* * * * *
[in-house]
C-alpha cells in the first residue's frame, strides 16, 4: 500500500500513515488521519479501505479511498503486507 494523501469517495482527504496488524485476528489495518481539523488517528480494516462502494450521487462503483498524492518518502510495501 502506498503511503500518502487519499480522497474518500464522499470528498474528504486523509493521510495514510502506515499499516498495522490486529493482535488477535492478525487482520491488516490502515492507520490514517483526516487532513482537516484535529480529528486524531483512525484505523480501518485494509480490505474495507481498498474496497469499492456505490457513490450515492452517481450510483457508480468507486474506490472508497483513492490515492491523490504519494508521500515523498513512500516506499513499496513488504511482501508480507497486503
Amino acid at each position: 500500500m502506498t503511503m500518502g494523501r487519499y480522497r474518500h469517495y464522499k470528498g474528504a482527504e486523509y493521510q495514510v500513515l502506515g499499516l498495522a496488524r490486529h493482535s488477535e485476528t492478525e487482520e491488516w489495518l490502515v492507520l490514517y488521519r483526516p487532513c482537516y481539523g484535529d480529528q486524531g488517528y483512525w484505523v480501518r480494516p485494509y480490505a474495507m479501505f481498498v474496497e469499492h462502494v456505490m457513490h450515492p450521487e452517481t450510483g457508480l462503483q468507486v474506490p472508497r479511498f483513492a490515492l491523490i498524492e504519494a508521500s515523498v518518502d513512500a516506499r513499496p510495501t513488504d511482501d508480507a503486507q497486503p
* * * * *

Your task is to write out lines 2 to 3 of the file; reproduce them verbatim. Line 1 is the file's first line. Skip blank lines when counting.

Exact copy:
C-alpha cells in the first residue's frame, strides 16, 4: 500500500500513515488521519479501505479511498503486507 494523501469517495482527504496488524485476528489495518481539523488517528480494516462502494450521487462503483498524492518518502510495501 502506498503511503500518502487519499480522497474518500464522499470528498474528504486523509493521510495514510502506515499499516498495522490486529493482535488477535492478525487482520491488516490502515492507520490514517483526516487532513482537516484535529480529528486524531483512525484505523480501518485494509480490505474495507481498498474496497469499492456505490457513490450515492452517481450510483457508480468507486474506490472508497483513492490515492491523490504519494508521500515523498513512500516506499513499496513488504511482501508480507497486503
Amino acid at each position: 500500500m502506498t503511503m500518502g494523501r487519499y480522497r474518500h469517495y464522499k470528498g474528504a482527504e486523509y493521510q495514510v500513515l502506515g499499516l498495522a496488524r490486529h493482535s488477535e485476528t492478525e487482520e491488516w489495518l490502515v492507520l490514517y488521519r483526516p487532513c482537516y481539523g484535529d480529528q486524531g488517528y483512525w484505523v480501518r480494516p485494509y480490505a474495507m479501505f481498498v474496497e469499492h462502494v456505490m457513490h450515492p450521487e452517481t450510483g457508480l462503483q468507486v474506490p472508497r479511498f483513492a490515492l491523490i498524492e504519494a508521500s515523498v518518502d513512500a516506499r513499496p510495501t513488504d511482501d508480507a503486507q497486503p